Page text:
If employees can and wish to work remotely, you should allow it. If the company can allow for flexible scheduling, it should be an option. For example, instead of having a workweek that is five days long, employees could work four 10-hour shifts. This schedule enables employees to have three days off each week instead of the typical two-day weekend.

Know the work

To allow the business to flow organically and naturally, employers need to understand the specific skill set of each worker. To learn about each worker’s skills, you need to spend

Most Desirable Job Benefits:

  • More flexible hours
  • More vacation time,
  • A work-from-home option
  • Unlimited vacations

time with them, observe their work and their working style, and inquire about what they like and dislike about their job. Have them share what areas they need to work on and what areas they excel at.

Observation can be a valuable part of workplace efficiency because it allows you to spot bottlenecks and redundancies and find ways to relieve them.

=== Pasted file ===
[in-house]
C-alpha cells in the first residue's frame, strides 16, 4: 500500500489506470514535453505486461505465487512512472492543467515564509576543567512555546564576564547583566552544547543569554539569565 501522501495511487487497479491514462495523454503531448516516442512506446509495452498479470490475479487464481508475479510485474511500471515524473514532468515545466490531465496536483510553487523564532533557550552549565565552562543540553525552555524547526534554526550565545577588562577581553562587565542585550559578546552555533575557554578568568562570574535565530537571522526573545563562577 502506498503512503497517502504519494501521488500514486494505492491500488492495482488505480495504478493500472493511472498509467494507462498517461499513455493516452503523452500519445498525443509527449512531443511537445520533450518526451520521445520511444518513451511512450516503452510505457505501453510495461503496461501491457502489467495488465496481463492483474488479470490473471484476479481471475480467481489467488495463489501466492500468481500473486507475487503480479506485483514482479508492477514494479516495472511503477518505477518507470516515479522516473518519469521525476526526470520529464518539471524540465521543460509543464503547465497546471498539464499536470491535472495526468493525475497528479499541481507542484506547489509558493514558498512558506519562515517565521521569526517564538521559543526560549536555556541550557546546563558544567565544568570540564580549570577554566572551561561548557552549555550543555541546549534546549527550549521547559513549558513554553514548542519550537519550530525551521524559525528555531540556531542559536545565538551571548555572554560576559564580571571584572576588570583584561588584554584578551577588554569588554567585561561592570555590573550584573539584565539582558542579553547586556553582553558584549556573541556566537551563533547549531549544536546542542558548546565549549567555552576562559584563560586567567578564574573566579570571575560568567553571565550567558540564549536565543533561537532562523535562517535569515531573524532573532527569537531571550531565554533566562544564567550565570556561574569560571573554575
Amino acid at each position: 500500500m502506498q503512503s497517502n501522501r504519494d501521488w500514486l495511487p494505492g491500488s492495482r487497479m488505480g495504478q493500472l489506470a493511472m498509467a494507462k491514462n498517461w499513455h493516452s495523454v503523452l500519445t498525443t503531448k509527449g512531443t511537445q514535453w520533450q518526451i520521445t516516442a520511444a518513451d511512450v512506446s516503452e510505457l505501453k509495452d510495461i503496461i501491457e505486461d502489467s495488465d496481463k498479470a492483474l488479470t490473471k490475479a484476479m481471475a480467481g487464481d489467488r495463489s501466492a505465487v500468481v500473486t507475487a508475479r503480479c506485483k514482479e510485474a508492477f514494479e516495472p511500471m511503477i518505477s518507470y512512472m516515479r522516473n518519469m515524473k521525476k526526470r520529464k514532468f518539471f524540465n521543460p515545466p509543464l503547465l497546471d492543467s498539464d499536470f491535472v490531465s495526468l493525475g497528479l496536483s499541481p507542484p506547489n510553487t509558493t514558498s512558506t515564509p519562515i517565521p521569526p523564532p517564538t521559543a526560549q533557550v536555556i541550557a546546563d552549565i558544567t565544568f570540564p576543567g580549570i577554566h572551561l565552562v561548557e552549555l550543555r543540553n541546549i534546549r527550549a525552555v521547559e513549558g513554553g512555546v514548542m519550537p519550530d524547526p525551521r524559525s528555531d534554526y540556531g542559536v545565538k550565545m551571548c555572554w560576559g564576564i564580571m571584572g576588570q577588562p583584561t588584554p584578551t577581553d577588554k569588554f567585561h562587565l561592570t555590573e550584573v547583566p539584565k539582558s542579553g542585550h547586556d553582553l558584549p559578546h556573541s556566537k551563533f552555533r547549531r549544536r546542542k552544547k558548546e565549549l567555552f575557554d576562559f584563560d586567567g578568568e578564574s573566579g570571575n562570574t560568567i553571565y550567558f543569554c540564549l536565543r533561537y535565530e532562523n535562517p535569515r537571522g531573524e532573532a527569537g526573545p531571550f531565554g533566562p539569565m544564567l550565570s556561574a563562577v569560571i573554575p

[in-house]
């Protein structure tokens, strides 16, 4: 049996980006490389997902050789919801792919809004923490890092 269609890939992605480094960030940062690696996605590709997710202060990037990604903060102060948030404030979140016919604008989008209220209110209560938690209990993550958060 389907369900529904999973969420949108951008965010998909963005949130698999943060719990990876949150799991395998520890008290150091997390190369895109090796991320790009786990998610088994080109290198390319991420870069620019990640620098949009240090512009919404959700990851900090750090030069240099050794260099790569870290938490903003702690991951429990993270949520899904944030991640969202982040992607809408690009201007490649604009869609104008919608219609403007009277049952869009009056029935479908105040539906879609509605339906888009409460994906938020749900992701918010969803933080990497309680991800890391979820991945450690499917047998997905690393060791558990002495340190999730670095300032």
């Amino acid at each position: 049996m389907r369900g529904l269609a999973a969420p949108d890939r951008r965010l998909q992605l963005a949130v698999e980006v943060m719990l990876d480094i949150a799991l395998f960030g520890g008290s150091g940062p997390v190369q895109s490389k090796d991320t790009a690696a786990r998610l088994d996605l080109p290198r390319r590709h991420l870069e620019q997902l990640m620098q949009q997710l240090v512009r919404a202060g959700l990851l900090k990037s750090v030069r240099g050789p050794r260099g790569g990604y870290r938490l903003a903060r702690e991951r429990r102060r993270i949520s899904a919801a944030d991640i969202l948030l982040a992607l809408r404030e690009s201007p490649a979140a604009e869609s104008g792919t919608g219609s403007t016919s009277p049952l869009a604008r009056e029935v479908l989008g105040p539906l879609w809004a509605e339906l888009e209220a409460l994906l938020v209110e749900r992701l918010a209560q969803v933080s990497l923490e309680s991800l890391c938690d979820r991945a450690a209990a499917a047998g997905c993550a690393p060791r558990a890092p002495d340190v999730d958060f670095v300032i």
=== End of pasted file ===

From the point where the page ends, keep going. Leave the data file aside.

Male and female business professionals projecting out of computer monitors shake hands.

Set clear expectations

Employees should have goals – daily, weekly, and long-term. Allowing employees to set their own short-term goals helps them to be more productive because they understand how they work best. A strong, clear, and well-communicated command structure helps employees know who they are accountable to.

An article in the Harvard Business Review said, “For goals to be meaningful and effective in motivating employees, they must be tied to larger organizational ambitions. Employees who don’t understand the roles they play in company success are more likely to become disengaged.”

Employees should draft their own goals and then meet with their manager who will review and approve or amend the goals. Follow-up on a regular basis is critical. “Don’t wait for review time or the end of a project to check in,” the article explained. “Review both long-term and short-term goals on a weekly basis. Even your high-performing employees need ongoing feedback and coaching.”